Clinical and microbiological characteristics of fungal keratitis in the United States, 20012007: A multicenter study

Lisa J. Keay, Emily W. Gower, Alfonso Iovieno, Rafael A. Oechsler, Eduardo C. Alfonso, Alice Matoba, Kathryn Colby, Sonal S. Tuli, Kristin Hammersmith, Harrison D Cavanagh, Salena M. Lee, John Irvine, R. Doyle Stulting, Thomas F. Mauger, Oliver D. Schein

Research output: Contribution to journalArticle

99 Scopus citations

Abstract

Objective: To study the epidemiology, clinical observations, and microbiologic characteristics of fungal keratitis at tertiary eye care centers in the United States. Design: Retrospective multicenter case series. Participants: Fungal keratitis cases presenting to participating tertiary eye care centers. Methods: Charts were reviewed for all fungal keratitis cases confirmed by culture, histology, or confocal microscopy between January 1, 2001, and December 31, 2007, at 11 tertiary clinical sites in the United States. Main Outcome Measures: Frequency of potential predisposing factors and associations between these factors and fungal species. Results: A total of 733 cases of fungal keratitis were identified. Most cases were confirmed by culture from corneal scraping (n = 693) or biopsies (n = 19); 16 cases were diagnosed by microscopic examination of corneal scraping alone; and 5 cases were diagnosed by confocal microscopy alone. Some 268 of 733 cases (37%) were associated with refractive contact lens wear, 180 of 733 cases (25%) were associated with ocular trauma, and 209 of 733 cases (29%) were associated with ocular surface disease. No predisposing factor was identified in 76 cases (10%). Filamentous fungi were identified in 141 of 180 ocular trauma cases (78%) and in 231 of 268 refractive contact lens-associated cases (86%). Yeast was the causative organism in 111 of 209 cases (53%) associated with ocular surface disease. Yeast accounted for few cases of fungal keratitis associated with refractive contact-lens wear (20 cases), therapeutic contact-lens wear (11 cases), or ocular trauma (21 cases). Surgical intervention was undertaken in 26% of cases and was most frequently performed for fungal keratitis associated with ocular surface disease (44%). Surgical intervention was more likely in cases associated with filamentous fungi (P = 0.03). Among contact lens wearers, delay in diagnosis of 2 or more weeks increased the likelihood of surgery (age-adjusted odds ratio = 2.2; 95% confidence interval, 1.24.2). Conclusions: Trauma, contact lens wear, and ocular surface disease predispose patients to developing fungal keratitis. Filamentous fungi are most frequently the causative organism for fungal keratitis associated with trauma or contact lens wear, whereas yeast is most frequently the causative organism in patients with ocular surface disease. Delay in diagnosis increases the likelihood of surgical intervention for contact lens-associated fungal keratitis. Financial Disclosure(s): Proprietary or commercial disclosure may be found after the references.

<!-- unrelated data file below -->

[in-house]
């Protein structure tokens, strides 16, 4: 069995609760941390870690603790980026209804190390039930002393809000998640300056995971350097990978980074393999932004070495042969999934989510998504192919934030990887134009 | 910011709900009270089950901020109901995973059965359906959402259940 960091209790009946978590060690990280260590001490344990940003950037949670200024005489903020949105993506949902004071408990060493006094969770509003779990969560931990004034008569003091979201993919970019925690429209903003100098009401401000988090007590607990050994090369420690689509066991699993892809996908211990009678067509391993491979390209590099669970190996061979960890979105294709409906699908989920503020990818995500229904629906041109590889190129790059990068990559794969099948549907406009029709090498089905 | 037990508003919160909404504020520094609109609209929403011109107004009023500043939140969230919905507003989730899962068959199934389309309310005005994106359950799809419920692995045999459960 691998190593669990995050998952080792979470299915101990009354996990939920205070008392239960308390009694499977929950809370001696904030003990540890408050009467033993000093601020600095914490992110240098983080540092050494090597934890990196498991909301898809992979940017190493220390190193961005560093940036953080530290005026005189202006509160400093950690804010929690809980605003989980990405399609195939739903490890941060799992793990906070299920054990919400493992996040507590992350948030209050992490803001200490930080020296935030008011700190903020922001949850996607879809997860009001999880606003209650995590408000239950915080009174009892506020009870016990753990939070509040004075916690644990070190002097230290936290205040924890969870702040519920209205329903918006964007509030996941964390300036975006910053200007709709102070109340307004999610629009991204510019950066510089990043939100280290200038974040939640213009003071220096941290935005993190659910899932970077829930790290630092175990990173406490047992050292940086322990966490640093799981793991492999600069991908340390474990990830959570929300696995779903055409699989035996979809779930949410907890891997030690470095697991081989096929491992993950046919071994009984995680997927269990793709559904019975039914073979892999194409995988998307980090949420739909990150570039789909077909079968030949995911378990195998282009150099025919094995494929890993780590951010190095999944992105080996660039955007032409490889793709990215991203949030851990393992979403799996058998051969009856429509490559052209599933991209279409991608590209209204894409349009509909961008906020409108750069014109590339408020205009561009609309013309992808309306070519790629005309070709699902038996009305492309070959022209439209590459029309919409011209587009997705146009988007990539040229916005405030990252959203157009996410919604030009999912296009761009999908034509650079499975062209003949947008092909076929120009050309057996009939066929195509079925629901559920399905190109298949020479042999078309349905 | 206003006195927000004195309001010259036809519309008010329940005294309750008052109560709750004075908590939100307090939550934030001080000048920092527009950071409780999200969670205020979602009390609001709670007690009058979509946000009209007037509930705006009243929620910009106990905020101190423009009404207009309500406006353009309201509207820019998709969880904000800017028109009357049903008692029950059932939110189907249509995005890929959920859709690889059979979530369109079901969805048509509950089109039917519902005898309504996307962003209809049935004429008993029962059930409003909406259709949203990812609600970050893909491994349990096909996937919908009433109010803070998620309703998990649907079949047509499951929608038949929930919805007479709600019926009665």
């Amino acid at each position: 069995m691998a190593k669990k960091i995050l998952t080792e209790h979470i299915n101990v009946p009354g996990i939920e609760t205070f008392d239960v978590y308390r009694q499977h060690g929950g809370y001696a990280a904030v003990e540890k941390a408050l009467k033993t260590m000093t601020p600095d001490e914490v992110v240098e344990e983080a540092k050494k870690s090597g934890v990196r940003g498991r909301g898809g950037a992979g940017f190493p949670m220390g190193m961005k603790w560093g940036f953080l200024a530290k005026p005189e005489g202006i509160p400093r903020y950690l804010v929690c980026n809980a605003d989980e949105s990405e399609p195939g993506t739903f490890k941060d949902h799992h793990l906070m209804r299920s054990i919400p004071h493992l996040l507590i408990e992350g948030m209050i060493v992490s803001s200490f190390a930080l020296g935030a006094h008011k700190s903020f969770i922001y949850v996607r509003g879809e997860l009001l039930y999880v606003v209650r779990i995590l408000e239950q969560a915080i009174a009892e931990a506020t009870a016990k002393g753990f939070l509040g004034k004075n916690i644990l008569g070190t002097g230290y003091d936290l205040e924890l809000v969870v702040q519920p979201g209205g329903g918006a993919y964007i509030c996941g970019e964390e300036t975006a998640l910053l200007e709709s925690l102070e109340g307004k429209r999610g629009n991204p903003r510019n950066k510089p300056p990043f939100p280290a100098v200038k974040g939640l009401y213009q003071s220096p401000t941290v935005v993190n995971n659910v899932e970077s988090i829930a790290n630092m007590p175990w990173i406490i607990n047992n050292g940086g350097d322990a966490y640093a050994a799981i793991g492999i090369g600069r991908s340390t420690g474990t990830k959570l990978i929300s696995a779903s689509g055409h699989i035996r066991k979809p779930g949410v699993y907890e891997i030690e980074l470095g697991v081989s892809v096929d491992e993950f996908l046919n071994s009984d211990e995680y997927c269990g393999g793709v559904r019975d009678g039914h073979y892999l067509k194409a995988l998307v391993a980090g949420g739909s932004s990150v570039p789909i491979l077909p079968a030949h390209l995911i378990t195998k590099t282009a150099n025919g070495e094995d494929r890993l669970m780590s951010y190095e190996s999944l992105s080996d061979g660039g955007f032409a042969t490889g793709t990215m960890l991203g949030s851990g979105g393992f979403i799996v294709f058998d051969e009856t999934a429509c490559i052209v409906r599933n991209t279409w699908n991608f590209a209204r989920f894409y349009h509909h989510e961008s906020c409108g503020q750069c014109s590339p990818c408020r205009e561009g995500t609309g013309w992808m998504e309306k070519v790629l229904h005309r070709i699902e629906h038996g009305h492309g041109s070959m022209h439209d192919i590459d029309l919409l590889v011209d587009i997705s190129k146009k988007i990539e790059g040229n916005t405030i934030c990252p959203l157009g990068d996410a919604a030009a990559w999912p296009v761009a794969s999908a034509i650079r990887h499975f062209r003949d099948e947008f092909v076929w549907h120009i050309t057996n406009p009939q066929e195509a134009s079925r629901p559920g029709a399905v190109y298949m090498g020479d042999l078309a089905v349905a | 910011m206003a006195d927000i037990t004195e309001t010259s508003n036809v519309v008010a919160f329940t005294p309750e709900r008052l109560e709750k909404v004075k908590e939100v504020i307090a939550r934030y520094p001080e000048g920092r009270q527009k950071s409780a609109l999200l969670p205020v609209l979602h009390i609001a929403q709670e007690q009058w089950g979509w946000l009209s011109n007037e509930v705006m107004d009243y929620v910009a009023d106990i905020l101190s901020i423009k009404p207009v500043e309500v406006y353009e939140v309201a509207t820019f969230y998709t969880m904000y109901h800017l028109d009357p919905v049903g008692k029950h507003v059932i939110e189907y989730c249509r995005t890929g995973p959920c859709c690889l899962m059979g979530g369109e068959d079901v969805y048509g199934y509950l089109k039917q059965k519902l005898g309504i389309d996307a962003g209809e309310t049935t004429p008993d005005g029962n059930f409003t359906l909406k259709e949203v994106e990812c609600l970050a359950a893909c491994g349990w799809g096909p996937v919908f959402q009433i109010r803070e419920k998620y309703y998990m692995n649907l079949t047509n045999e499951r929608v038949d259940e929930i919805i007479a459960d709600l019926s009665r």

Original languageEnglish (US)
Pages (from-to)920-926
Number of pages7
JournalOphthalmology
Volume118
Issue number5
DOIs
StatePublished - May 2011

ASJC Scopus subject areas

  • Ophthalmology

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